The Art of Conversation – Studs Turkel Archive

Basically, you need never be bored again.  An immense archive of  the great audio interviewer and social historian and researcher, Studs Turkel, speaking over 40 years with great thinkers, movers and shakers as well as people less famous – has been properly curated and placed online.  This is America, talking to itself, about its hopes and fears in the 20th Century.

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Go to here


You can explore by topic: African-American history and culture, Civil Rights, Comedy/Satire, Dance, Education, Ecology, Film, Journalism, the Great Depression, LGBTQ, Latino Culture and History, Law/Crime/Prison, Music (Blues/Gospel, Experimental, World…..), Pacifists, Poetry, Science, Sports, Religion, Travel and Culture, Vietnam War, Visual Arts, World War 2.

People: Academics, Authors (promisingly, nearly 600 interviews), Critics, Dancers, Educators, Government, Journalists, Medical personnel, Musical personnel, Musicians (nearly 700 interviews), Producers and Directors, Social Reformers and workers. (These are just some of the groups)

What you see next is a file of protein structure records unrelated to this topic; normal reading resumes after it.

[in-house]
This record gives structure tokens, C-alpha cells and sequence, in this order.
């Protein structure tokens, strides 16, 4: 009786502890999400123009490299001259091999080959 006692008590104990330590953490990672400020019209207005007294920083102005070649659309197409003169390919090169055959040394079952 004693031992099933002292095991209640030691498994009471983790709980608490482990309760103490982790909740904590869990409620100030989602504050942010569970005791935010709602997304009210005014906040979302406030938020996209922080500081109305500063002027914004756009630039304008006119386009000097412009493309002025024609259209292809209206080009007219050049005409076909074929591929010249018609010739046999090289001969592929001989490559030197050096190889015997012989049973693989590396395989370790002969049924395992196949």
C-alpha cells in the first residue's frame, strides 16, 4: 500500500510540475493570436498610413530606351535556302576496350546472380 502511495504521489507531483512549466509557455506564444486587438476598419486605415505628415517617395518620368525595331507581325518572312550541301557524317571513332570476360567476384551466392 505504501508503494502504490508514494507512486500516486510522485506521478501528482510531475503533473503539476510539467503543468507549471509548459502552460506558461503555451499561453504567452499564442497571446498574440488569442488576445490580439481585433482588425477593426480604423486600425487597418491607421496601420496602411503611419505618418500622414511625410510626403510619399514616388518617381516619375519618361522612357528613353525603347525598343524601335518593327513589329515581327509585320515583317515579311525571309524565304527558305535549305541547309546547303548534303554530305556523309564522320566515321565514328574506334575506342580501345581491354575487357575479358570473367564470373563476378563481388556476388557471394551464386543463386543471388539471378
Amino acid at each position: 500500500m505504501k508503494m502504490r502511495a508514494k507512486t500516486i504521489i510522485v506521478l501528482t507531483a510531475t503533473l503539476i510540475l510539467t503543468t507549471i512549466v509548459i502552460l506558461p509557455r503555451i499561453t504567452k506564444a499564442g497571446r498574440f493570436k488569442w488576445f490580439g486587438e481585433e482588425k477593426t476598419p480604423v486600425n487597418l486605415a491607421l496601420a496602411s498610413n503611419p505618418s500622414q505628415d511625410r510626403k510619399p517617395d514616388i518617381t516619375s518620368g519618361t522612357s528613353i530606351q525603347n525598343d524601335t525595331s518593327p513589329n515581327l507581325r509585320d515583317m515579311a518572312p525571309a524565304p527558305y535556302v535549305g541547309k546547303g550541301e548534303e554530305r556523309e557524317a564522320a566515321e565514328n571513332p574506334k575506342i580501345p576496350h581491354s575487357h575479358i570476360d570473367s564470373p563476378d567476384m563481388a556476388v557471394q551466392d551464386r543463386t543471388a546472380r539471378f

or find by keyword.

What’s it all about?

Studs Terkel had an anecdote which summed his work as oral historian and what happened next, well:

“This was the first book, Division Street: America. It was about a public housing project which was integrated but all poor. And I can’t remember if she was white or black. She was pretty, skinny, and had about four little kids running around. The tape recorder was not the ubiquitous tool it is today, not a household object. It was new, and she’d never been interviewed before. The kids were hollering, “I want to hear Mama.”

So I say, “Just a minute.” And I play it back.

She hears her voice. She puts her hand to her mouth and says, “Oh my god.”

I say, “Well, what is it?”

And she says, “I never knew I felt that way before.” Bingo! It was fantastic. To her as well as to me.

That’s what I’m talking about. You hear stuff you haven’t heard before, from a stranger or from someone you know, and you think, “Yeah, I am connected.” I think that’s the goal, the responsibility, the challenge of public radio.  “



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